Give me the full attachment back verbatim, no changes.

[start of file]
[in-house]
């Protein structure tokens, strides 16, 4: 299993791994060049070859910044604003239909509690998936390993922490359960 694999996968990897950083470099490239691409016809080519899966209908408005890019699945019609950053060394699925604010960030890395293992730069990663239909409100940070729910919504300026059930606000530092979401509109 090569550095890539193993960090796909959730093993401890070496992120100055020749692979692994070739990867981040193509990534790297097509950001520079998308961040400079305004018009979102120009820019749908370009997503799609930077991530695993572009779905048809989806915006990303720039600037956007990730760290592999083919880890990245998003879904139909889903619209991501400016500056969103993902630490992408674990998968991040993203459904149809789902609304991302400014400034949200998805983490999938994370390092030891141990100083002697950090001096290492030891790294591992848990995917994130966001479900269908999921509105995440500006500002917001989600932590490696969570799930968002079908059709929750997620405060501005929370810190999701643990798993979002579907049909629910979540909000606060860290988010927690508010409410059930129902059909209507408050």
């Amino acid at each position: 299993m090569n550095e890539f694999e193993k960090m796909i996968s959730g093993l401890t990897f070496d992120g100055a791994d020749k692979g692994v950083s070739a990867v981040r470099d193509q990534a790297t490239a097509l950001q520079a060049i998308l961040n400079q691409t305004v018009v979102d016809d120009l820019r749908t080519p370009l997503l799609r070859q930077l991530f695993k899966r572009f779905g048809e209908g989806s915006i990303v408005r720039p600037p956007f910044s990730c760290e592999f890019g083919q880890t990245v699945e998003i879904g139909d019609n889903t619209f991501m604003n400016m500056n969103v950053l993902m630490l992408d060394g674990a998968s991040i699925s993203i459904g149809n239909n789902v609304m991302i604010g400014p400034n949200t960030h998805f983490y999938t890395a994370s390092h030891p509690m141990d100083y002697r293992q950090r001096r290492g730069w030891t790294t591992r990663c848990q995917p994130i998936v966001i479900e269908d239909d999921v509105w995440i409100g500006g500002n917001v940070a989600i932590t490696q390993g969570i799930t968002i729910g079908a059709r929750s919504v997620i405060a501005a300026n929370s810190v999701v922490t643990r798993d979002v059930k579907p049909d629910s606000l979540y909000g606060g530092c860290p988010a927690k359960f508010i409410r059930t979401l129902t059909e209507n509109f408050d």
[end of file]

[in-house]
């Protein structure tokens, strides 16, 4: 299993791994060049070859910044604003239909509690998936390993922490359960 694999996968990897950083470099490239691409016809080519899966209908408005890019699945019609950053060394699925604010960030890395293992730069990663239909409100940070729910919504300026059930606000530092979401509109 090569550095890539193993960090796909959730093993401890070496992120100055020749692979692994070739990867981040193509990534790297097509950001520079998308961040400079305004018009979102120009820019749908370009997503799609930077991530695993572009779905048809989806915006990303720039600037956007990730760290592999083919880890990245998003879904139909889903619209991501400016500056969103993902630490992408674990998968991040993203459904149809789902609304991302400014400034949200998805983490999938994370390092030891141990100083002697950090001096290492030891790294591992848990995917994130966001479900269908999921509105995440500006500002917001989600932590490696969570799930968002079908059709929750997620405060501005929370810190999701643990798993979002579907049909629910979540909000606060860290988010927690508010409410059930129902059909209507408050």
């Amino acid at each position: 299993m090569n550095e890539f694999e193993k960090m796909i996968s959730g093993l401890t990897f070496d992120g100055a791994d020749k692979g692994v950083s070739a990867v981040r470099d193509q990534a790297t490239a097509l950001q520079a060049i998308l961040n400079q691409t305004v018009v979102d016809d120009l820019r749908t080519p370009l997503l799609r070859q930077l991530f695993k899966r572009f779905g048809e209908g989806s915006i990303v408005r720039p600037p956007f910044s990730c760290e592999f890019g083919q880890t990245v699945e998003i879904g139909d019609n889903t619209f991501m604003n400016m500056n969103v950053l993902m630490l992408d060394g674990a998968s991040i699925s993203i459904g149809n239909n789902v609304m991302i604010g400014p400034n949200t960030h998805f983490y999938t890395a994370s390092h030891p509690m141990d100083y002697r293992q950090r001096r290492g730069w030891t790294t591992r990663c848990q995917p994130i998936v966001i479900e269908d239909d999921v509105w995440i409100g500006g500002n917001v940070a989600i932590t490696q390993g969570i799930t968002i729910g079908a059709r929750s919504v997620i405060a501005a300026n929370s810190v999701v922490t643990r798993d979002v059930k579907p049909d629910s606000l979540y909000g606060g530092c860290p988010a927690k359960f508010i409410r059930t979401l129902t059909e209507n509109f408050d």